Andrew's Model

Kenneth Andrews, a key figure in the development of corporate strategy as a field of study, defined strategy as: "The pattern of objectives, purposes, goals and the major policies and plans for achieving these goals stated in such a way to define what business the company is in or is to be and the kind of the company it is, or it is to be." [1]

This definition comes from his contributions to the concept of corporate strategy in the context of the seminal work "The Concept of Corporate Strategy." Andrews and other scholars like Igor Ansoff and Bruce Henderson played a significant role in shaping the strategic management discipline during the mid-20th century.

Key Components of Andrews' Strategy Definition

Andrews' definition of strategy highlights several critical components that remain foundational in strategic planning and management:

  • Objectives, Purposes, and Goals: These elements outline the desired outcomes or states that an organization aims to achieve. They provide direction and endpoints for strategic efforts.
  • Major Policies and Plans: These are the means by which goals are to be achieved. Policies set out guidelines for decision-making, while plans detail the specific actions or steps needed to pursue the organization's goals.
  • Business Definition: This component stresses the importance of clearly defining the scope of the organization's activities — what business it is in and what it intends to be. This involves considering the markets served, customer needs addressed, and types of products or services offered.
  • Company Identity: This refers to the nature of the company itself — its character, values, culture, and how it positions itself in the market and society. This aspect of strategy involves self-awareness and how the organization perceives its role and identity.

Implications of Andrews' Strategy Definition

Andrews' conceptualization of strategy emphasizes the integrated and comprehensive nature of strategic planning. It suggests that strategy is not just about competing in the market but also involves a deep understanding of the organization's purpose, its operational domain, and its identity. This holistic approach ensures that strategic decisions are aligned with the organization's core values and long-term objectives.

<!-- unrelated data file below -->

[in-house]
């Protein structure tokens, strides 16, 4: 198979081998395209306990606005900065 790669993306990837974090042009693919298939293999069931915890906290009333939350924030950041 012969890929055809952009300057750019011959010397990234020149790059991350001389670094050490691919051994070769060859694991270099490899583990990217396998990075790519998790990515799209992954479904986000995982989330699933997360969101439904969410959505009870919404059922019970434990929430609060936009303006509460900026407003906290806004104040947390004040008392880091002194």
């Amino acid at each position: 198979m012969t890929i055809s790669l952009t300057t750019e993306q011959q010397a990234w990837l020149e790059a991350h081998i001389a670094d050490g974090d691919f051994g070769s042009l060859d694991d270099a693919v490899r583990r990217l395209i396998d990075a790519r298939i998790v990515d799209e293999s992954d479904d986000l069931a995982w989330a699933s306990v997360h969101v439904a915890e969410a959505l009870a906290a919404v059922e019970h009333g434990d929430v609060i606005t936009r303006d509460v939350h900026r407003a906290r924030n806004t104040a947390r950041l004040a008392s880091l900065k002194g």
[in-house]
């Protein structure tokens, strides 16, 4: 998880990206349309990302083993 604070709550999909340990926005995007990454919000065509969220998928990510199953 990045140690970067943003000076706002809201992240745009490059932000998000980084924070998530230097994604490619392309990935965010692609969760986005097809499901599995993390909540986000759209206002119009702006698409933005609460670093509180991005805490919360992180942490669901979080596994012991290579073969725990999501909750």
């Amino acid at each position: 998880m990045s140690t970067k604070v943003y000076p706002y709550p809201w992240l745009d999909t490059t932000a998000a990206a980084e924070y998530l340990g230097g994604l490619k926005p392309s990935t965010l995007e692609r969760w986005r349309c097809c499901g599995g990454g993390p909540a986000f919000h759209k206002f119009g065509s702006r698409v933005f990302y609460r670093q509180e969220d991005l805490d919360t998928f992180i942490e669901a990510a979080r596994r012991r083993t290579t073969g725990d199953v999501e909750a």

Moreover, Andrews introduced the notion of SWOT analysis (Strengths, Weaknesses, Opportunities, Threats) as a framework for assessing an organization's strategic position, which has become a staple tool in strategic planning. The goal of strategy, in Andrews' view, is to match the organization's internal capabilities with the external opportunities and challenges it faces, while also addressing its weaknesses and mitigating threats. Conclusion

Kenneth Andrews' definition of strategy has had a lasting impact on the field of strategic management, offering a comprehensive framework that guides organizations in defining their direction, scope, and character. By emphasizing the need for alignment between an organization's goals, policies, business domain, and identity, Andrews' work has provided a foundational perspective on how companies can navigate complex business environments and achieve sustainable success.

See Also

  • SWOT Analysis: An essential tool for strategic planning that helps organizations identify their internal strengths and weaknesses, as well as external opportunities and threats.
  • Corporate Strategy: Discussing how organizations develop strategies at the corporate level to achieve their objectives, including growth strategies, stability strategies, and retrenchment strategies.
  • Competitive Strategy: Exploring how businesses strive to achieve a sustainable competitive advantage over their rivals, based on the work of Michael Porter and others.
  • Business Ethics and Corporate Social Responsibility (CSR): Examining the ethical considerations and the role of CSR in strategic management, reflecting on how businesses can contribute to societal goals.
  • Environmental Scanning: Covering the process by which companies monitor their external and internal environments to identify early signs of opportunities and threats that may affect their plans.
  • Strategic Decision Making: Discussing the processes and models that guide how decisions are made at the strategic level, including rational decision-making models and bounded rationality.
  • Resource-Based View (RBV): A theory that emphasizes the internal capabilities of the firm in developing a competitive advantage through the acquisition and management of valuable, rare, inimitable, and non-substitutable (VRIN) resources.
  • Value Chain Analysis: A tool for identifying and evaluating the primary and support activities that create value for customers, introduced by Michael Porter.
  • Corporate Governance: The system of rules, practices, and processes by which a firm is directed and controlled, focusing on the relationship between the board of directors, shareholders, management, and other stakeholders.
  • Change Management: The methods and manners in which a company describes and implements change within both its internal and external processes.
  • Strategic Leadership: The management style for guiding employees to achieve a company's objectives, focusing on vision, values, and the creation of a strong organizational culture.
  • Market Analysis: Techniques for analyzing the dynamics of specific markets within an industry, including market segmentation, market growth, and competitive analysis.


  1. Andrew's definition of Strategy NPTEL